By Eric Pedigo
You have Joe Flacco, Ray Rice, Shonn Greene, Larry Fitzgerald, Greg Jennings, and Brent Celek on your fantasy team this year averaging about eight points per game respectively. What do you do? Sorry Keanu, shooting the hostage isn’t an option here. No, sadly you’ve drafted what seemed to be a stellar team on draft day, only to be going into week four waiting for one of these guys to show even a little bit of the talent that earned them a starting spot on your team. So what DO you do? You’re only options are to tough it out and stick with the guys you drafted, put all of your underperformers on your league’s trading block, or just dump these clowns on their faces and assemble a patch-work team of waiver wire all-stars. You have to figure something out because you dipped into your kid’s “Braces fund” to pay your league’s entry fee.
Well a good way to completely screw your league up is to just drop those players. You’re basically handing over potential fantasy superstars for someone else to plug in their lineup and getting nothing in return. Then when all of your old guys start producing for someone else you feel like an idiot. On top of that, your whole league hates you for making one guy’s team unfairly stacked because he had the number one waiver pick. In my main league, one owner dropped Drew Brees in ’07 after throwing nine interceptions and only one touchdown in the first five weeks. Needless to say, the guy lucky enough to land Drew Brees as a free agent has won two league titles in a row since then. The rest of the league hates them both.
Because you live here in America, God gives you the right to trade these guys away. It is better than just dropping them. This way you may be able to at least get a few decent guys for them. But then you’re still trading off guys that you expected to be your studs for players who could be just decent. Is that really what you want? After the few slow weeks these guys have had, nobody in your league will be willing to give you fair value for any of them. You’ll find yourself on the wrong end of a “Buy low sell high” situation. After three weeks, you’d have a hard time trading Ray Rice to someone straight up for Darren McFadden. Even though Rice was in literally everyone’s top five preseason running back rankings, and McFadden could typically be found around the thirty-five range. Way down there by Willis McGahee and Chester Taylor. Unfortunately, trading off your draft-day disappointments usually isn’t the route to take either.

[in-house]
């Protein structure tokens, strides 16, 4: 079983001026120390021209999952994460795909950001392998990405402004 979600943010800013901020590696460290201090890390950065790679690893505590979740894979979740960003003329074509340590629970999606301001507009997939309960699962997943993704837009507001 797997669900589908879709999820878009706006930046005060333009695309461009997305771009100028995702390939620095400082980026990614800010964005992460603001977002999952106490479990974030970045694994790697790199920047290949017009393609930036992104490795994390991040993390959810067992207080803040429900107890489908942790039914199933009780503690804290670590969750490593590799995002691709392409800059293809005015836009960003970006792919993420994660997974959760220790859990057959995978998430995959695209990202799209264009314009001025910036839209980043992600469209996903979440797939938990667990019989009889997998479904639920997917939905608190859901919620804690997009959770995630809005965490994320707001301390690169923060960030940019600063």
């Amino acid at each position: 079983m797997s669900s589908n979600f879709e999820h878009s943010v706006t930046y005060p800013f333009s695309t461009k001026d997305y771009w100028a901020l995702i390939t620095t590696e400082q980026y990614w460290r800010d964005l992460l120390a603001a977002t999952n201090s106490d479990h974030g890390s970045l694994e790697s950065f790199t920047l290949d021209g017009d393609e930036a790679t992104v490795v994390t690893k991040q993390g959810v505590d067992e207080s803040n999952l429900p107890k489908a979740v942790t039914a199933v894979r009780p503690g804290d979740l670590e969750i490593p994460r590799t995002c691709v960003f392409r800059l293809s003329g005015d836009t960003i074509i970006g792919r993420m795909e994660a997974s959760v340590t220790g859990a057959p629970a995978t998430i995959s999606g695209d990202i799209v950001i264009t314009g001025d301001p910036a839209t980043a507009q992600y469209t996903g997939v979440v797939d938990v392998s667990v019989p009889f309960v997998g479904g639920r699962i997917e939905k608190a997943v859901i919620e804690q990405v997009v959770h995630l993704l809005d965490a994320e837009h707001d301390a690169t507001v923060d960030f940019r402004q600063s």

People who have been playing fantasy football for a long time know that great players are great players. And every year a handful of really talented guys get off to a slow start for one reason or another. Some of them never snap out of it, but most of them do. So your best bet is to just hang in there and wait for things to pan out. If you made some good calls, and perhaps got a little lucky when drafting your team, you may have some serviceable players on your bench to give you a better shot at winning until your starters get their act together. There’s a good chance you’ll drop a few games in the meantime, but if your team gets hot late and sneaks into the playoffs, that’s all that really matters isn’t it? Good luck in week 4!
Contact me at email@example.com